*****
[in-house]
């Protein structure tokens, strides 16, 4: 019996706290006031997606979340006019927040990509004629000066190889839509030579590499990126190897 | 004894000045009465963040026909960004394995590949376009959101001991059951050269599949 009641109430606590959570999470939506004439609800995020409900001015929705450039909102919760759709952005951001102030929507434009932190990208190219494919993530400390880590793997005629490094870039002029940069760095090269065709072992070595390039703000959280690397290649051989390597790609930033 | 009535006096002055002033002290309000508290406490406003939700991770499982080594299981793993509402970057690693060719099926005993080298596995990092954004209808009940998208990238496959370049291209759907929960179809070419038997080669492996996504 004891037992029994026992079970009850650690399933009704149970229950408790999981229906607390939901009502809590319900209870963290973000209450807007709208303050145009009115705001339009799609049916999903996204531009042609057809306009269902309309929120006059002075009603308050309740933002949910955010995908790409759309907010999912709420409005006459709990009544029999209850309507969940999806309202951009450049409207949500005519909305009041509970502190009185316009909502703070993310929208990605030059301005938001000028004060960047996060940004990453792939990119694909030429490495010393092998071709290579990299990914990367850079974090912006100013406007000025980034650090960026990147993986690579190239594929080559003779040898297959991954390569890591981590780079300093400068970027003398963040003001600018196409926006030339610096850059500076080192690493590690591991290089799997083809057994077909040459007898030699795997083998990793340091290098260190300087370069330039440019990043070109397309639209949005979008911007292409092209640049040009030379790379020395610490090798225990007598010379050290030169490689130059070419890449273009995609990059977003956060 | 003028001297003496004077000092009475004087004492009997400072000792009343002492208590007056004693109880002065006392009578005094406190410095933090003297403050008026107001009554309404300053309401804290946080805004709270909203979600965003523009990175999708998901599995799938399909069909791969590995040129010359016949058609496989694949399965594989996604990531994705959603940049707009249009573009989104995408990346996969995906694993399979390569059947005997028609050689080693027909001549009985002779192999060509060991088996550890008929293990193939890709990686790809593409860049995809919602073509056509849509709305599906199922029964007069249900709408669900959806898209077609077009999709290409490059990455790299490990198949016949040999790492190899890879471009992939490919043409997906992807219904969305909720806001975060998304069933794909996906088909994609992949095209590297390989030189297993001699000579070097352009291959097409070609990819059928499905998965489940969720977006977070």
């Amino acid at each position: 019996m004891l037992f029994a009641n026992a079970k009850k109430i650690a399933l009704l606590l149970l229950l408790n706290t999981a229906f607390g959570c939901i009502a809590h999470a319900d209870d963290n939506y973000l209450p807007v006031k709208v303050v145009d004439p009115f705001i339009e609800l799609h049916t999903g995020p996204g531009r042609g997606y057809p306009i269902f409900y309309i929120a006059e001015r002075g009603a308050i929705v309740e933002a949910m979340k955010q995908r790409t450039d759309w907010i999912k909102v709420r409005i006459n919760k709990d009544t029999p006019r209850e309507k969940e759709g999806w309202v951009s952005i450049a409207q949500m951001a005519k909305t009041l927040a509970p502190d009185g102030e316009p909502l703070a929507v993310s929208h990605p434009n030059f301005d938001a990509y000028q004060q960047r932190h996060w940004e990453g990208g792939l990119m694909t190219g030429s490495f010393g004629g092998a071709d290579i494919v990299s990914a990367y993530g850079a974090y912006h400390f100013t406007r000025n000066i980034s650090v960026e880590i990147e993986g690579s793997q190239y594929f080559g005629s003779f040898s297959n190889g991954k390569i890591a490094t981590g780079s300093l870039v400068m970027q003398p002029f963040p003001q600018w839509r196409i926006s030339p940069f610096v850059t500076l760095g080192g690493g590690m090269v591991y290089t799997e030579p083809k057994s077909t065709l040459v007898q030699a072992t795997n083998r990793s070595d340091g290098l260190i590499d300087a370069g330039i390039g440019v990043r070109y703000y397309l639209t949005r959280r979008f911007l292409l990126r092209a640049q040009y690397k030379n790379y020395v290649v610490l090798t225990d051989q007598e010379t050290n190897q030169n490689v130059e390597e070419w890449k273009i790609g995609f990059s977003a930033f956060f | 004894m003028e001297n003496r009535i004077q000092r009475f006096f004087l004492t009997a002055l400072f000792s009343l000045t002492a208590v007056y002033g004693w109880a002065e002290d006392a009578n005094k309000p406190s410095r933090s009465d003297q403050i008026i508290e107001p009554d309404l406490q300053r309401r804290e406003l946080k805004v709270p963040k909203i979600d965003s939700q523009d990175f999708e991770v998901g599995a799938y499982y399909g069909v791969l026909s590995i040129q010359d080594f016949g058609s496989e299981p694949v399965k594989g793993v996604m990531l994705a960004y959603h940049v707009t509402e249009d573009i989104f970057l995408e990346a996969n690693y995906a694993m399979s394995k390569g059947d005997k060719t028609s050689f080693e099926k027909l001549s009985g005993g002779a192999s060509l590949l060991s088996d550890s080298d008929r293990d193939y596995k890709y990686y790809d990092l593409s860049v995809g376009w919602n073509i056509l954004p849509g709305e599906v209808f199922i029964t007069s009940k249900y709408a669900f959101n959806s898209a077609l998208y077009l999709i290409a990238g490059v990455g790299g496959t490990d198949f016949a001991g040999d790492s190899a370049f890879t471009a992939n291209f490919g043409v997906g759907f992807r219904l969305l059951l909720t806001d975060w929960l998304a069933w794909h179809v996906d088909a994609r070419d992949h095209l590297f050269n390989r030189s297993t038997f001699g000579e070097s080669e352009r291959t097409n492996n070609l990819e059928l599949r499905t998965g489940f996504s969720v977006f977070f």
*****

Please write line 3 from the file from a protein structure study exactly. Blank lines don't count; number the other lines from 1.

């Amino acid at each position: 019996m004891l037992f029994a009641n026992a079970k009850k109430i650690a399933l009704l606590l149970l229950l408790n706290t999981a229906f607390g959570c939901i009502a809590h999470a319900d209870d963290n939506y973000l209450p807007v006031k709208v303050v145009d004439p009115f705001i339009e609800l799609h049916t999903g995020p996204g531009r042609g997606y057809p306009i269902f409900y309309i929120a006059e001015r002075g009603a308050i929705v309740e933002a949910m979340k955010q995908r790409t450039d759309w907010i999912k909102v709420r409005i006459n919760k709990d009544t029999p006019r209850e309507k969940e759709g999806w309202v951009s952005i450049a409207q949500m951001a005519k909305t009041l927040a509970p502190d009185g102030e316009p909502l703070a929507v993310s929208h990605p434009n030059f301005d938001a990509y000028q004060q960047r932190h996060w940004e990453g990208g792939l990119m694909t190219g030429s490495f010393g004629g092998a071709d290579i494919v990299s990914a990367y993530g850079a974090y912006h400390f100013t406007r000025n000066i980034s650090v960026e880590i990147e993986g690579s793997q190239y594929f080559g005629s003779f040898s297959n190889g991954k390569i890591a490094t981590g780079s300093l870039v400068m970027q003398p002029f963040p003001q600018w839509r196409i926006s030339p940069f610096v850059t500076l760095g080192g690493g590690m090269v591991y290089t799997e030579p083809k057994s077909t065709l040459v007898q030699a072992t795997n083998r990793s070595d340091g290098l260190i590499d300087a370069g330039i390039g440019v990043r070109y703000y397309l639209t949005r959280r979008f911007l292409l990126r092209a640049q040009y690397k030379n790379y020395v290649v610490l090798t225990d051989q007598e010379t050290n190897q030169n490689v130059e390597e070419w890449k273009i790609g995609f990059s977003a930033f956060f | 004894m003028e001297n003496r009535i004077q000092r009475f006096f004087l004492t009997a002055l400072f000792s009343l000045t002492a208590v007056y002033g004693w109880a002065e002290d006392a009578n005094k309000p406190s410095r933090s009465d003297q403050i008026i508290e107001p009554d309404l406490q300053r309401r804290e406003l946080k805004v709270p963040k909203i979600d965003s939700q523009d990175f999708e991770v998901g599995a799938y499982y399909g069909v791969l026909s590995i040129q010359d080594f016949g058609s496989e299981p694949v399965k594989g793993v996604m990531l994705a960004y959603h940049v707009t509402e249009d573009i989104f970057l995408e990346a996969n690693y995906a694993m399979s394995k390569g059947d005997k060719t028609s050689f080693e099926k027909l001549s009985g005993g002779a192999s060509l590949l060991s088996d550890s080298d008929r293990d193939y596995k890709y990686y790809d990092l593409s860049v995809g376009w919602n073509i056509l954004p849509g709305e599906v209808f199922i029964t007069s009940k249900y709408a669900f959101n959806s898209a077609l998208y077009l999709i290409a990238g490059v990455g790299g496959t490990d198949f016949a001991g040999d790492s190899a370049f890879t471009a992939n291209f490919g043409v997906g759907f992807r219904l969305l059951l909720t806001d975060w929960l998304a069933w794909h179809v996906d088909a994609r070419d992949h095209l590297f050269n390989r030189s297993t038997f001699g000579e070097s080669e352009r291959t097409n492996n070609l990819e059928l599949r499905t998965g489940f996504s969720v977006f977070f």